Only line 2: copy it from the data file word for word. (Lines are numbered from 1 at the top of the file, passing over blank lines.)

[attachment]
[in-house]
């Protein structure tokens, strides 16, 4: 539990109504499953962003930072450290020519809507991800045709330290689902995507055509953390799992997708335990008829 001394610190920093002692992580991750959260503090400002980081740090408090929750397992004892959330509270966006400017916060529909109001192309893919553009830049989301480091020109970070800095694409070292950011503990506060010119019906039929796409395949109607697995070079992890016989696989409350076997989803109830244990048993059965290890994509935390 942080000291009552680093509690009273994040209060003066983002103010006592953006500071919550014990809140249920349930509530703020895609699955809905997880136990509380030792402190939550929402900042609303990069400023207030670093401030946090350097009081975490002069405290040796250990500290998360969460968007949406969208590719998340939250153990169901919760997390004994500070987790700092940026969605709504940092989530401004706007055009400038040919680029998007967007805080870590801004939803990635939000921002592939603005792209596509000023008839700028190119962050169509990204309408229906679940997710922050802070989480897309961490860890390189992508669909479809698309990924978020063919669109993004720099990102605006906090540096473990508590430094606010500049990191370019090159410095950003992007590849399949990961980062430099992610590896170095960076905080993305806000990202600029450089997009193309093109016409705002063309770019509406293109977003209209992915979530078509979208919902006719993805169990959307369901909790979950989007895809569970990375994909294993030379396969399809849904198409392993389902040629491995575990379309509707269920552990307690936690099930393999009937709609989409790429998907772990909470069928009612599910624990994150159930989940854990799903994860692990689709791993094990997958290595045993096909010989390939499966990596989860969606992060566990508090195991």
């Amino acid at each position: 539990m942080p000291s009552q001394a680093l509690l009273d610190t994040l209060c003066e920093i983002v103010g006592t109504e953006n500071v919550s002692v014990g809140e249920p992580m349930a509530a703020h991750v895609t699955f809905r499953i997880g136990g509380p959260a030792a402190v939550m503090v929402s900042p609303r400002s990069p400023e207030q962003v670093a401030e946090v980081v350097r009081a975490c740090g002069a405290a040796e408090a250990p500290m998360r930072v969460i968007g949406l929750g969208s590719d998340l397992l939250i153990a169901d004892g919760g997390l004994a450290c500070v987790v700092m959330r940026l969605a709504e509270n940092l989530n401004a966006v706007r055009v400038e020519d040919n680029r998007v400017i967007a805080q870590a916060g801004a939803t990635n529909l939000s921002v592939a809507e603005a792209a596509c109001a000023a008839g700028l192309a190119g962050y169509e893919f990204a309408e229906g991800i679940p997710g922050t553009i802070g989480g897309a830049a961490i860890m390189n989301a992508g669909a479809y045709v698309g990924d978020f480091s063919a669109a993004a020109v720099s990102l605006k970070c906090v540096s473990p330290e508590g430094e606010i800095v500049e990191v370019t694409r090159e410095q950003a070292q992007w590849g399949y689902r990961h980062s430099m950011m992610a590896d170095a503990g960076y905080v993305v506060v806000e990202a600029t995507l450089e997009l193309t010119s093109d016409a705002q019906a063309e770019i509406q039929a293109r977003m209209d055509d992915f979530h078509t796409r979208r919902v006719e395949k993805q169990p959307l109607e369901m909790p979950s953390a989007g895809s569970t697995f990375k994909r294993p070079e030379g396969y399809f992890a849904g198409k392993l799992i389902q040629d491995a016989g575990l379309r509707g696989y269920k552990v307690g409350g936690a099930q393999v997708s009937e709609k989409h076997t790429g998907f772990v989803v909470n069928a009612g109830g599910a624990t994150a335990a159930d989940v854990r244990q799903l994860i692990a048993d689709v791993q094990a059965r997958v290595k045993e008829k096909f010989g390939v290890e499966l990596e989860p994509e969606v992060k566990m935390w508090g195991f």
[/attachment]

């Protein structure tokens, strides 16, 4: 539990109504499953962003930072450290020519809507991800045709330290689902995507055509953390799992997708335990008829 001394610190920093002692992580991750959260503090400002980081740090408090929750397992004892959330509270966006400017916060529909109001192309893919553009830049989301480091020109970070800095694409070292950011503990506060010119019906039929796409395949109607697995070079992890016989696989409350076997989803109830244990048993059965290890994509935390 942080000291009552680093509690009273994040209060003066983002103010006592953006500071919550014990809140249920349930509530703020895609699955809905997880136990509380030792402190939550929402900042609303990069400023207030670093401030946090350097009081975490002069405290040796250990500290998360969460968007949406969208590719998340939250153990169901919760997390004994500070987790700092940026969605709504940092989530401004706007055009400038040919680029998007967007805080870590801004939803990635939000921002592939603005792209596509000023008839700028190119962050169509990204309408229906679940997710922050802070989480897309961490860890390189992508669909479809698309990924978020063919669109993004720099990102605006906090540096473990508590430094606010500049990191370019090159410095950003992007590849399949990961980062430099992610590896170095960076905080993305806000990202600029450089997009193309093109016409705002063309770019509406293109977003209209992915979530078509979208919902006719993805169990959307369901909790979950989007895809569970990375994909294993030379396969399809849904198409392993389902040629491995575990379309509707269920552990307690936690099930393999009937709609989409790429998907772990909470069928009612599910624990994150159930989940854990799903994860692990689709791993094990997958290595045993096909010989390939499966990596989860969606992060566990508090195991």